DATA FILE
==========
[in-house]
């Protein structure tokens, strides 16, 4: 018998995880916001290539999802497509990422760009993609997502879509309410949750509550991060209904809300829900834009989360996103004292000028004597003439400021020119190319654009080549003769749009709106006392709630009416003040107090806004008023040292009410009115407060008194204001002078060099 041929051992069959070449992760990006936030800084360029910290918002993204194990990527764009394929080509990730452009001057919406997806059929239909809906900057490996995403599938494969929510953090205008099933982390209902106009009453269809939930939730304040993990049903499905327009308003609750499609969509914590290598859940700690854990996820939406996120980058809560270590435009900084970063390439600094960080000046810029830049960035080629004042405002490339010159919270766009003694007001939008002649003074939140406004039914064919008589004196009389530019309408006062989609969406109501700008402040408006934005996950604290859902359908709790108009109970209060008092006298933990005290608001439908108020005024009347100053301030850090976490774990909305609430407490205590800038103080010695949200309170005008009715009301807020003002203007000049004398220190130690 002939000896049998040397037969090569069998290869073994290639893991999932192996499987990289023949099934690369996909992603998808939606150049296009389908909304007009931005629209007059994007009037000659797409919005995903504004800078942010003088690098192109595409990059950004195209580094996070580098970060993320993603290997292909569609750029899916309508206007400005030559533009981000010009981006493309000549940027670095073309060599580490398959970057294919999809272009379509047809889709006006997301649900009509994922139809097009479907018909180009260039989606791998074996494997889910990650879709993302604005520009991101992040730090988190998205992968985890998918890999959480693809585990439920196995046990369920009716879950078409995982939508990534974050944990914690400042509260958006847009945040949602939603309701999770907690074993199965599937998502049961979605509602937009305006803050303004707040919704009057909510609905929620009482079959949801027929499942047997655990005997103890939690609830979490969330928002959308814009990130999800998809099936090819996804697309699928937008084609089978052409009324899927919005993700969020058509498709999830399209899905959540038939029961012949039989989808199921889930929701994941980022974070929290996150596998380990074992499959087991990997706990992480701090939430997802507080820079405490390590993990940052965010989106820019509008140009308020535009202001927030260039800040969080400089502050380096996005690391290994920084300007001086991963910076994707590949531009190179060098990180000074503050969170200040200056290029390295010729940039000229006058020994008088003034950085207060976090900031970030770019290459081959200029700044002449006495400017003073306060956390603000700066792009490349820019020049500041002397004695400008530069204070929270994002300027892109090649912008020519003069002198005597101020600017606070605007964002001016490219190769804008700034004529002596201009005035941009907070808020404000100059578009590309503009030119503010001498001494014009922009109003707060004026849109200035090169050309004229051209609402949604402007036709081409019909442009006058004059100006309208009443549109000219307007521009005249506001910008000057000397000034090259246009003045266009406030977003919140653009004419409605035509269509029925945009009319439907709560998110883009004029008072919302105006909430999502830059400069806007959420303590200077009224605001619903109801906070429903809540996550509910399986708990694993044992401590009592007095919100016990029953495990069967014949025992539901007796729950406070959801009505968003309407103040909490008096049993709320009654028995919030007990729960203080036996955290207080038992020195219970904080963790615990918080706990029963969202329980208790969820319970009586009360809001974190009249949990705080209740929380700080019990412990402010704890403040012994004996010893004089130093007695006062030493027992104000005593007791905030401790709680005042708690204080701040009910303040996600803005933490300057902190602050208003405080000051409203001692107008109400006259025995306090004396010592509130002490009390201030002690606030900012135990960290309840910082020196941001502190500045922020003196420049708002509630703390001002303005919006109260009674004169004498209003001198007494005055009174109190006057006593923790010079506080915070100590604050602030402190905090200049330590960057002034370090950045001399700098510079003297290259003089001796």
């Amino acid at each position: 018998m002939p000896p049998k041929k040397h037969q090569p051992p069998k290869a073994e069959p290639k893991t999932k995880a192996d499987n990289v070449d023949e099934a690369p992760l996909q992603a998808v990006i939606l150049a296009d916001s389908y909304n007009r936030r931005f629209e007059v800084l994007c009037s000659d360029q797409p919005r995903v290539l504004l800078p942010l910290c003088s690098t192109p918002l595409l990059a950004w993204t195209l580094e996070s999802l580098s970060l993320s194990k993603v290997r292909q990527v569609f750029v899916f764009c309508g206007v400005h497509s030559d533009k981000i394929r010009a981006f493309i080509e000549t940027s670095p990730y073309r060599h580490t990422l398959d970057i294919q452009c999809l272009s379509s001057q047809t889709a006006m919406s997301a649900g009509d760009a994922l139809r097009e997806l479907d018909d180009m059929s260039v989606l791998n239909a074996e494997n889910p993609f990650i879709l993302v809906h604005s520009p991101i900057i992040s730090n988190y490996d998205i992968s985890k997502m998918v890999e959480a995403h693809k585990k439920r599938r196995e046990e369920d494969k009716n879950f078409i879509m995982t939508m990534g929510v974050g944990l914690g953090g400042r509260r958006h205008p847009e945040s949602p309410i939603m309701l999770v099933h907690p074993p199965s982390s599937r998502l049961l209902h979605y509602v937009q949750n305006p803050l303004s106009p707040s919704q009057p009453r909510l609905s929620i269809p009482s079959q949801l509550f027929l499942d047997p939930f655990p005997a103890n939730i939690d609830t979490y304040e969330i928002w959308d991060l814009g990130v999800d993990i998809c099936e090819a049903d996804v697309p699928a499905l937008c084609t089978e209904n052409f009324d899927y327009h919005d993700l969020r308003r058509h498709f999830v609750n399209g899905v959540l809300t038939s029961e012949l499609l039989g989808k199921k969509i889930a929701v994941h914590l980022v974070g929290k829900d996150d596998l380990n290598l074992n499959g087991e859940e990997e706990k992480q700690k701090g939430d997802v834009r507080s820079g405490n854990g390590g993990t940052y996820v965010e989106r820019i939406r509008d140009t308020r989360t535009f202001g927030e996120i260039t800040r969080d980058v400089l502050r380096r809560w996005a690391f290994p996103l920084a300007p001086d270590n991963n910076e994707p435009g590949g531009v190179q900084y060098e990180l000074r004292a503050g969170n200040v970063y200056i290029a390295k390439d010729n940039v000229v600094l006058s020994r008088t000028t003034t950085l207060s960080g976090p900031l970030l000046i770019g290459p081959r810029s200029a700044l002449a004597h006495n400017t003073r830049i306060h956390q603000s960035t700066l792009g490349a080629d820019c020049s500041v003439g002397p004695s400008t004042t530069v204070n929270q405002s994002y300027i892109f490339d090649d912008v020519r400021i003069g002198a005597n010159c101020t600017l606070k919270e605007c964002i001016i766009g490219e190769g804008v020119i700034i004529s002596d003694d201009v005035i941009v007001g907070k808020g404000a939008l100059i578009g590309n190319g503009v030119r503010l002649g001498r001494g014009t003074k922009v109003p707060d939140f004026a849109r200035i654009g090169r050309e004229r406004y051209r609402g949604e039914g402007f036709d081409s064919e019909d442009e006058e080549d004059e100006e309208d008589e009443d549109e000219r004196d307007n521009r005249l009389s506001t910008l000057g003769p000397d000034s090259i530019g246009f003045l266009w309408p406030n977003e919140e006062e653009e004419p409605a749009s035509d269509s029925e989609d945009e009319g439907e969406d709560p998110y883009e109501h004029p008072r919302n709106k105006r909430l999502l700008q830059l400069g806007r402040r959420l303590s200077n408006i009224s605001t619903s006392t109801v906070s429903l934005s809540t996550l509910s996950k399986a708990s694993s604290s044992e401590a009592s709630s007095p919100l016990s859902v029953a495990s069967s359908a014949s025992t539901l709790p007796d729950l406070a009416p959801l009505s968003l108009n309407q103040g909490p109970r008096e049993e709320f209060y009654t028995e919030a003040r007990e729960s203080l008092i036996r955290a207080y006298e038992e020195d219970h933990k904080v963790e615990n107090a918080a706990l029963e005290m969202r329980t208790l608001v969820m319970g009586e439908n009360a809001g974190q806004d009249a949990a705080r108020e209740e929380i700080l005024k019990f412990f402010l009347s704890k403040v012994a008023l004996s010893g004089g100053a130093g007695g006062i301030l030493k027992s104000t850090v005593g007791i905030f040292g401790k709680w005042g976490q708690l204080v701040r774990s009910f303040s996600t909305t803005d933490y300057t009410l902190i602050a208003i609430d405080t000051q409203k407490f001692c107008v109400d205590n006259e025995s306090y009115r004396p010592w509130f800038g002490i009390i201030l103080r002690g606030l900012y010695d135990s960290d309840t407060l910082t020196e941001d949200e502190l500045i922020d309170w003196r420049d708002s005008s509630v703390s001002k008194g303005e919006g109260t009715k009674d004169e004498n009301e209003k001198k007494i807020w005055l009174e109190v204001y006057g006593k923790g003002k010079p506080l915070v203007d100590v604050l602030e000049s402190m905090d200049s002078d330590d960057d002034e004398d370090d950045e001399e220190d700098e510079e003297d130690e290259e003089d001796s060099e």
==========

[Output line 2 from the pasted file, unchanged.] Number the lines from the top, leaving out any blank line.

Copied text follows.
């Protein structure tokens, strides 16, 4: 018998995880916001290539999802497509990422760009993609997502879509309410949750509550991060209904809300829900834009989360996103004292000028004597003439400021020119190319654009080549003769749009709106006392709630009416003040107090806004008023040292009410009115407060008194204001002078060099 041929051992069959070449992760990006936030800084360029910290918002993204194990990527764009394929080509990730452009001057919406997806059929239909809906900057490996995403599938494969929510953090205008099933982390209902106009009453269809939930939730304040993990049903499905327009308003609750499609969509914590290598859940700690854990996820939406996120980058809560270590435009900084970063390439600094960080000046810029830049960035080629004042405002490339010159919270766009003694007001939008002649003074939140406004039914064919008589004196009389530019309408006062989609969406109501700008402040408006934005996950604290859902359908709790108009109970209060008092006298933990005290608001439908108020005024009347100053301030850090976490774990909305609430407490205590800038103080010695949200309170005008009715009301807020003002203007000049004398220190130690 002939000896049998040397037969090569069998290869073994290639893991999932192996499987990289023949099934690369996909992603998808939606150049296009389908909304007009931005629209007059994007009037000659797409919005995903504004800078942010003088690098192109595409990059950004195209580094996070580098970060993320993603290997292909569609750029899916309508206007400005030559533009981000010009981006493309000549940027670095073309060599580490398959970057294919999809272009379509047809889709006006997301649900009509994922139809097009479907018909180009260039989606791998074996494997889910990650879709993302604005520009991101992040730090988190998205992968985890998918890999959480693809585990439920196995046990369920009716879950078409995982939508990534974050944990914690400042509260958006847009945040949602939603309701999770907690074993199965599937998502049961979605509602937009305006803050303004707040919704009057909510609905929620009482079959949801027929499942047997655990005997103890939690609830979490969330928002959308814009990130999800998809099936090819996804697309699928937008084609089978052409009324899927919005993700969020058509498709999830399209899905959540038939029961012949039989989808199921889930929701994941980022974070929290996150596998380990074992499959087991990997706990992480701090939430997802507080820079405490390590993990940052965010989106820019509008140009308020535009202001927030260039800040969080400089502050380096996005690391290994920084300007001086991963910076994707590949531009190179060098990180000074503050969170200040200056290029390295010729940039000229006058020994008088003034950085207060976090900031970030770019290459081959200029700044002449006495400017003073306060956390603000700066792009490349820019020049500041002397004695400008530069204070929270994002300027892109090649912008020519003069002198005597101020600017606070605007964002001016490219190769804008700034004529002596201009005035941009907070808020404000100059578009590309503009030119503010001498001494014009922009109003707060004026849109200035090169050309004229051209609402949604402007036709081409019909442009006058004059100006309208009443549109000219307007521009005249506001910008000057000397000034090259246009003045266009406030977003919140653009004419409605035509269509029925945009009319439907709560998110883009004029008072919302105006909430999502830059400069806007959420303590200077009224605001619903109801906070429903809540996550509910399986708990694993044992401590009592007095919100016990029953495990069967014949025992539901007796729950406070959801009505968003309407103040909490008096049993709320009654028995919030007990729960203080036996955290207080038992020195219970904080963790615990918080706990029963969202329980208790969820319970009586009360809001974190009249949990705080209740929380700080019990412990402010704890403040012994004996010893004089130093007695006062030493027992104000005593007791905030401790709680005042708690204080701040009910303040996600803005933490300057902190602050208003405080000051409203001692107008109400006259025995306090004396010592509130002490009390201030002690606030900012135990960290309840910082020196941001502190500045922020003196420049708002509630703390001002303005919006109260009674004169004498209003001198007494005055009174109190006057006593923790010079506080915070100590604050602030402190905090200049330590960057002034370090950045001399700098510079003297290259003089001796």